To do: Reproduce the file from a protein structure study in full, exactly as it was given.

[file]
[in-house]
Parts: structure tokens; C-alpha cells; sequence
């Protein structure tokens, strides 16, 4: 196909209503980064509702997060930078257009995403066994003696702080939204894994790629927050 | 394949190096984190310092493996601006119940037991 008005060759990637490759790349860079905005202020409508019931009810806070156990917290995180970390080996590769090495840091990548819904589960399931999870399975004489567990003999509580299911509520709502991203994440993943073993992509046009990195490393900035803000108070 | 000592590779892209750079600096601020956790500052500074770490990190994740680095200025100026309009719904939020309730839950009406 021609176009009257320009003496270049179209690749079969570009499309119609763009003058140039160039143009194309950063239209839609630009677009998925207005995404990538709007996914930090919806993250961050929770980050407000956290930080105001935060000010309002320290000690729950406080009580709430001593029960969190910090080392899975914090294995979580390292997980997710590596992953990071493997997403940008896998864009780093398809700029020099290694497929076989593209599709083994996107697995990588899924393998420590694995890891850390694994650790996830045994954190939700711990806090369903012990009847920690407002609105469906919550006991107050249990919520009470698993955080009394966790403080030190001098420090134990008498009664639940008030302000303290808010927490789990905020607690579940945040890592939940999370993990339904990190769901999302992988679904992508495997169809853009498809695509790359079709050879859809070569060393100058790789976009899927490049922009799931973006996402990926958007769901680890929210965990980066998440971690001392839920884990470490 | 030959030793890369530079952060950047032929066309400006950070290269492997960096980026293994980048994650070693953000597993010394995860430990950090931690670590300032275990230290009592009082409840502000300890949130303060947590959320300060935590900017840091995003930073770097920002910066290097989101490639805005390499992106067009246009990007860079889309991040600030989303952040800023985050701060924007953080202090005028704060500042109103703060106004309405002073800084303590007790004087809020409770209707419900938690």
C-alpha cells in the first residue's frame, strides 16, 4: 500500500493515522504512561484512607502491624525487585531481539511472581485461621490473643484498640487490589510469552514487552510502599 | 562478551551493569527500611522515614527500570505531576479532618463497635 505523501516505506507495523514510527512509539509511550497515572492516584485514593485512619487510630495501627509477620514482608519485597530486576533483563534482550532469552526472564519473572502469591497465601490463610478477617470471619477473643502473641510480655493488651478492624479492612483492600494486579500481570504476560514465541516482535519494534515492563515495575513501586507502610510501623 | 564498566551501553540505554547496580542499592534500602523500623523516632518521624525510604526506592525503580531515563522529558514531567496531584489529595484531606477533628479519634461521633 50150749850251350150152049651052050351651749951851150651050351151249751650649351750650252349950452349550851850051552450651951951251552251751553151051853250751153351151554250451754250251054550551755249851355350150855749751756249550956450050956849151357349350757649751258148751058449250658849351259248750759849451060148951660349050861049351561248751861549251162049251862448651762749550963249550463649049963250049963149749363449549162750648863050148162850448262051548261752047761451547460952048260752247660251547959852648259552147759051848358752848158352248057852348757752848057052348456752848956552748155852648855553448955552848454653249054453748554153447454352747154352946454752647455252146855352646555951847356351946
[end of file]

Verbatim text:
[in-house]
Parts: structure tokens; C-alpha cells; sequence
């Protein structure tokens, strides 16, 4: 196909209503980064509702997060930078257009995403066994003696702080939204894994790629927050 | 394949190096984190310092493996601006119940037991 008005060759990637490759790349860079905005202020409508019931009810806070156990917290995180970390080996590769090495840091990548819904589960399931999870399975004489567990003999509580299911509520709502991203994440993943073993992509046009990195490393900035803000108070 | 000592590779892209750079600096601020956790500052500074770490990190994740680095200025100026309009719904939020309730839950009406 021609176009009257320009003496270049179209690749079969570009499309119609763009003058140039160039143009194309950063239209839609630009677009998925207005995404990538709007996914930090919806993250961050929770980050407000956290930080105001935060000010309002320290000690729950406080009580709430001593029960969190910090080392899975914090294995979580390292997980997710590596992953990071493997997403940008896998864009780093398809700029020099290694497929076989593209599709083994996107697995990588899924393998420590694995890891850390694994650790996830045994954190939700711990806090369903012990009847920690407002609105469906919550006991107050249990919520009470698993955080009394966790403080030190001098420090134990008498009664639940008030302000303290808010927490789990905020607690579940945040890592939940999370993990339904990190769901999302992988679904992508495997169809853009498809695509790359079709050879859809070569060393100058790789976009899927490049922009799931973006996402990926958007769901680890929210965990980066998440971690001392839920884990470490 | 030959030793890369530079952060950047032929066309400006950070290269492997960096980026293994980048994650070693953000597993010394995860430990950090931690670590300032275990230290009592009082409840502000300890949130303060947590959320300060935590900017840091995003930073770097920002910066290097989101490639805005390499992106067009246009990007860079889309991040600030989303952040800023985050701060924007953080202090005028704060500042109103703060106004309405002073800084303590007790004087809020409770209707419900938690």
C-alpha cells in the first residue's frame, strides 16, 4: 500500500493515522504512561484512607502491624525487585531481539511472581485461621490473643484498640487490589510469552514487552510502599 | 562478551551493569527500611522515614527500570505531576479532618463497635 505523501516505506507495523514510527512509539509511550497515572492516584485514593485512619487510630495501627509477620514482608519485597530486576533483563534482550532469552526472564519473572502469591497465601490463610478477617470471619477473643502473641510480655493488651478492624479492612483492600494486579500481570504476560514465541516482535519494534515492563515495575513501586507502610510501623 | 564498566551501553540505554547496580542499592534500602523500623523516632518521624525510604526506592525503580531515563522529558514531567496531584489529595484531606477533628479519634461521633 50150749850251350150152049651052050351651749951851150651050351151249751650649351750650252349950452349550851850051552450651951951251552251751553151051853250751153351151554250451754250251054550551755249851355350150855749751756249550956450050956849151357349350757649751258148751058449250658849351259248750759849451060148951660349050861049351561248751861549251162049251862448651762749550963249550463649049963250049963149749363449549162750648863050148162850448262051548261752047761451547460952048260752247660251547959852648259552147759051848358752848158352248057852348757752848057052348456752848956552748155852648855553448955552848454653249054453748554153447454352747154352946454752647455252146855352646555951847356351946